Double Bounce was created for the first Q DANCE programme in 2010. That was my first time self-presenting and I struggled to complete the short ballet. I went further with the ballet when Vanessa Lawson and I staged it for the Ballet Nacional de Cuba in 2013. The Cubans infused Double Bounce with spirited movements form salsa dancing, we enriched the choreography and found a more cohesive style. Now, Q DANCE is taking those developments further. We have two casts – Sophia Lee & Yosuke Mino and Elizabeth Lamont & Stephan Possin – who do slightly different versions of the ballet. I’ve tailored the ballet to serve as a vehicle for these dancers while still holding onto the original intent. It has been fun to watch the two casts learn from each other, steal good ideas, and compete in a wonderfully healthy way.

 

In a wonderfully intimate theatre, like the Gas Station Arts Centre, the audience is able to experience the performance in a way that could never happen in a larger venue. An audience member can hear the dancers breathing, see subtle glances between the artists, and feel the thrilling adrenaline of a live performance. At the same time, the dancers are keenly aware of the audience because they can see faces and reactions. Performing in this great space helps everyone – dancers and audience alike – to connect more.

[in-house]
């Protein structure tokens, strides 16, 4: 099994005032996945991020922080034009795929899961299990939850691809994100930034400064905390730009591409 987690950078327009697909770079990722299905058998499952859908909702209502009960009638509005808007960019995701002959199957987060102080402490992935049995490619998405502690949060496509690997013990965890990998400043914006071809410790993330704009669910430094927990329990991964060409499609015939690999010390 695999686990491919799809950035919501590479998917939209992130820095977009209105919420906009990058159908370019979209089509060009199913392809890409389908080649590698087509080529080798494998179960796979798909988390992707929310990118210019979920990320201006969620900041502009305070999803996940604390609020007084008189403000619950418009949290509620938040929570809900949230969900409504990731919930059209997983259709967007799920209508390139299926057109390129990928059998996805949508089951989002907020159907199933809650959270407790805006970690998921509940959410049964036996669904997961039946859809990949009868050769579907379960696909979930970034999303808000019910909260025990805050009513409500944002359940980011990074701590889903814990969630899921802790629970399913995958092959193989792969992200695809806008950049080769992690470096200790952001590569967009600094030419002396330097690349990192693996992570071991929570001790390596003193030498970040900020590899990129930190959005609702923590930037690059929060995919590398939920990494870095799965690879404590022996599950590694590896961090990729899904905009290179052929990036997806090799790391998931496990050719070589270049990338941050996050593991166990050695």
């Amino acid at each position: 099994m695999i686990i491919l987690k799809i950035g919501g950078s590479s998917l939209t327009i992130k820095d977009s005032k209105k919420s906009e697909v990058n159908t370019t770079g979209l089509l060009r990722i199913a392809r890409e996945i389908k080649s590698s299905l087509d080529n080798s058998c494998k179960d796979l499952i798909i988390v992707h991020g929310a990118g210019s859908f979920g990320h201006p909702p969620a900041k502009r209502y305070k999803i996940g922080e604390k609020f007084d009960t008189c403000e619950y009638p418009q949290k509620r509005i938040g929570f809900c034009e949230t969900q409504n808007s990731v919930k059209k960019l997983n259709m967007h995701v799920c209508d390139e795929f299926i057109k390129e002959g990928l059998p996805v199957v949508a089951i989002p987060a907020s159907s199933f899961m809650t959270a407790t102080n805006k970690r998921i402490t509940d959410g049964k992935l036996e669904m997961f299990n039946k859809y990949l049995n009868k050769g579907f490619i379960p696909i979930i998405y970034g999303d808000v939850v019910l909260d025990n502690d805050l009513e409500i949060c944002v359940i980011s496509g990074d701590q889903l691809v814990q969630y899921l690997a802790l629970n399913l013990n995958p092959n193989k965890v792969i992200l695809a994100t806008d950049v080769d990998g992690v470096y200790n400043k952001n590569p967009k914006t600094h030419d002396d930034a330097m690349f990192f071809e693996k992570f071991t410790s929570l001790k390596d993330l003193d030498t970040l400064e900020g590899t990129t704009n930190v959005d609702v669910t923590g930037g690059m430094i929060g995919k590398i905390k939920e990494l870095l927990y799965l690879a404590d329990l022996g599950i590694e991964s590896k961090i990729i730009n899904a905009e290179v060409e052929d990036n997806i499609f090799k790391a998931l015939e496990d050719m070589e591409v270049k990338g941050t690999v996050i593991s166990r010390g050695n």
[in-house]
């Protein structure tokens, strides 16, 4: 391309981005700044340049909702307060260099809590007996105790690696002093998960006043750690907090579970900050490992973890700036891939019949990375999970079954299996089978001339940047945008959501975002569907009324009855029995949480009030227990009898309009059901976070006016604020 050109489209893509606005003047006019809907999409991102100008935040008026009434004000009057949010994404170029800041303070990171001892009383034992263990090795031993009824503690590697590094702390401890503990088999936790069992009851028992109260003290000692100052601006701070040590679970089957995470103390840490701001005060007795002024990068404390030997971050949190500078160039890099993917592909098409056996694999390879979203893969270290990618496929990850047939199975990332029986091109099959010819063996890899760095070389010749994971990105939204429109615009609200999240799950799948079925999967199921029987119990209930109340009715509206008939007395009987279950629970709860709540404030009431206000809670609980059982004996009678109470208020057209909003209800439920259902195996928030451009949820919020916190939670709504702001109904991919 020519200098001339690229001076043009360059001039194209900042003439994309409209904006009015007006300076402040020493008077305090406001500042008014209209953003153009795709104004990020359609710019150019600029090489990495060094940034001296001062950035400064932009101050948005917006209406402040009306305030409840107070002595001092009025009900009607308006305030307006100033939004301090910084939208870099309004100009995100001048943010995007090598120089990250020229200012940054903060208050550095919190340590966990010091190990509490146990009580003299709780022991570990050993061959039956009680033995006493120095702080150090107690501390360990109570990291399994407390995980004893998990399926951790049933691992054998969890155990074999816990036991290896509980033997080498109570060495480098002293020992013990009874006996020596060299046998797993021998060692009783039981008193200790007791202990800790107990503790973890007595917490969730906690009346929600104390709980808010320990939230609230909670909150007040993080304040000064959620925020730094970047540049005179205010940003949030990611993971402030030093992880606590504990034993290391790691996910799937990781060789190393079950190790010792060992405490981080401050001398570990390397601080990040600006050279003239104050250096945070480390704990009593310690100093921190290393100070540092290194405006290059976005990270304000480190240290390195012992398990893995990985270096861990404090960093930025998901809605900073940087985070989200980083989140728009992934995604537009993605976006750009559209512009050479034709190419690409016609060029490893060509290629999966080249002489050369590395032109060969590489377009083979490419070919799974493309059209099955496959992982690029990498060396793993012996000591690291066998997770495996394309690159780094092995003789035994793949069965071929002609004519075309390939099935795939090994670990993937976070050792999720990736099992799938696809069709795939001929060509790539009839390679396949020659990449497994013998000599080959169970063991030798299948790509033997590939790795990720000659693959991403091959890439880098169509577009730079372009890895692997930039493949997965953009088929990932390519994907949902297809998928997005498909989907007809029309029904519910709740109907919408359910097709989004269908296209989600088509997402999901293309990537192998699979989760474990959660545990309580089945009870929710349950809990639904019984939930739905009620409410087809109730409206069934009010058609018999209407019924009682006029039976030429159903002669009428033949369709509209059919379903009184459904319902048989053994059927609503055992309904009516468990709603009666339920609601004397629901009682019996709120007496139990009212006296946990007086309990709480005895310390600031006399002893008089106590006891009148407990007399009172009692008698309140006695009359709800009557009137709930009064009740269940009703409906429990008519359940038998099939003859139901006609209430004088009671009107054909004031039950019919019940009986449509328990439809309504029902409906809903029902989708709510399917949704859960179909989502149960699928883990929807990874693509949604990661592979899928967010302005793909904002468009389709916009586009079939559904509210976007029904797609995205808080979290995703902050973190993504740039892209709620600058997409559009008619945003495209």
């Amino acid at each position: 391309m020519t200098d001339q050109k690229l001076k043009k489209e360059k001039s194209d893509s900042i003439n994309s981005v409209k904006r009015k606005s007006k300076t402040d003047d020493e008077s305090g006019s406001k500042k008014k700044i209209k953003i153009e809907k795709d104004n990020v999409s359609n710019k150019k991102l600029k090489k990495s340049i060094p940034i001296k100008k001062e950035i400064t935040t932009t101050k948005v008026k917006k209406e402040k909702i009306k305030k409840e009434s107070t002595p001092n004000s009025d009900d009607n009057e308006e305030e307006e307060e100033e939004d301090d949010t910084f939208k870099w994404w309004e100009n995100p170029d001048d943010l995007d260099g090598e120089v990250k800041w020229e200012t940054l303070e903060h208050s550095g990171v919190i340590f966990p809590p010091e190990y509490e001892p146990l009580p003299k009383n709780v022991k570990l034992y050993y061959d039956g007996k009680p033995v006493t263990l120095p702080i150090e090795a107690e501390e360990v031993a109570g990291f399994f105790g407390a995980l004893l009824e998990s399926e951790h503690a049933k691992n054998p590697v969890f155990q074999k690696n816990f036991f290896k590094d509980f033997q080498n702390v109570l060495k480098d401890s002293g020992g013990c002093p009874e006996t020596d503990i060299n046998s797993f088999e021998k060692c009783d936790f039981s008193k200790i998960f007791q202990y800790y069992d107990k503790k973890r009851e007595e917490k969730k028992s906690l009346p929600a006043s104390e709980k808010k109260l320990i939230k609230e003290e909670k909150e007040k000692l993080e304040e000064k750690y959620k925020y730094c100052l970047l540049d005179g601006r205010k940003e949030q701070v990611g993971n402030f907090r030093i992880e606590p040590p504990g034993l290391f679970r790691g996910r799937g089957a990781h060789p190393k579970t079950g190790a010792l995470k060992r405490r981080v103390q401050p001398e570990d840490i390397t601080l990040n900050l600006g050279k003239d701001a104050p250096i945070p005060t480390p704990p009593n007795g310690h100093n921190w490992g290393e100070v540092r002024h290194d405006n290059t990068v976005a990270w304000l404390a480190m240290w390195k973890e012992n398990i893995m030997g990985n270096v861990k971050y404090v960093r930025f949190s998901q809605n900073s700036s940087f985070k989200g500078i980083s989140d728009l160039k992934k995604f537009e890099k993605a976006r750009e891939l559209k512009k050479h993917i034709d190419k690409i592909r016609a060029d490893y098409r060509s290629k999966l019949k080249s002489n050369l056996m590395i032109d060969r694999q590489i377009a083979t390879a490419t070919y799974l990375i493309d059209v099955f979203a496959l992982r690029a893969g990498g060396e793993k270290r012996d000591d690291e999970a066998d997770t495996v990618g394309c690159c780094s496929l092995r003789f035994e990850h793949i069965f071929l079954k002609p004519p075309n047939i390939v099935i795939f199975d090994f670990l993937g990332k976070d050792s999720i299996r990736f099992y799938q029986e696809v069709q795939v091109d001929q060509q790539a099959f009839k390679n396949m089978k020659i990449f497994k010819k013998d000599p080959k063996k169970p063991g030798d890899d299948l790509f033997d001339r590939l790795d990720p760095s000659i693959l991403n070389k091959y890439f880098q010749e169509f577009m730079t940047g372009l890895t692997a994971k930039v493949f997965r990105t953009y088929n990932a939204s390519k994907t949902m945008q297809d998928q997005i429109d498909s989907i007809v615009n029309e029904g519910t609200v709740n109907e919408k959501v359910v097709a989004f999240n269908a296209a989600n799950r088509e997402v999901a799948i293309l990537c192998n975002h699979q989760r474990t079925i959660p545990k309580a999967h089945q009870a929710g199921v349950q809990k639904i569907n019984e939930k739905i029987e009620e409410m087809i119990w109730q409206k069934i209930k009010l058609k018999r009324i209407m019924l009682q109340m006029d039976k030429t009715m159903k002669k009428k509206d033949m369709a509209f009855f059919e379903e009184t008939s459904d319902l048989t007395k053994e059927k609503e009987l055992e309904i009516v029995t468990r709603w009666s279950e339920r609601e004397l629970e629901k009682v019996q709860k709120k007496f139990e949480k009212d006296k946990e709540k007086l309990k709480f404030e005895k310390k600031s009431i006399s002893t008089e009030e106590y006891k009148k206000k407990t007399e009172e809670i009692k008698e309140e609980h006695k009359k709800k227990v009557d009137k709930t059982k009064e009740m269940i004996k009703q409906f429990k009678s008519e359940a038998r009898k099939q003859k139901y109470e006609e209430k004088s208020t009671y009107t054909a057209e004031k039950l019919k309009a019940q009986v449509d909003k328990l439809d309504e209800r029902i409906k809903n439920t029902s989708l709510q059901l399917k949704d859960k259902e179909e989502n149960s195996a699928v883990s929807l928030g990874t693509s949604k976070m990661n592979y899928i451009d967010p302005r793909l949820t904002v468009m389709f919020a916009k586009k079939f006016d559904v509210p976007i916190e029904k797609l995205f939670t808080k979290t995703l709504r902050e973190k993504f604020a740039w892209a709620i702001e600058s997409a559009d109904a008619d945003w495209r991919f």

Rodin/Claudel


  • Do you feel that certain elements of the work translate better in one space, over another?

 

Different venues offer new possibilities. Having more wing space may allow for easier transitions of stage scenery or better exits for the dancers. Ballets adapt to new spaces and the dancers adjust to keep the intent of the works alive despite a myriad of little changes. This is why it is vital to build an artistic team who know the key values that define a particular work. It is like a pin tree that bends in a heavy storm. It stays rooted in the ground, yet is able to lean and sway to keep standing.

 

 

  • As an accomplished choreographer, with many distinct commissions for various companies to date, how do you find your process adapts to the group of dancers you are working with? Was there a particular methodology you undertook with the recent work in Winnipeg on the RWB dancers?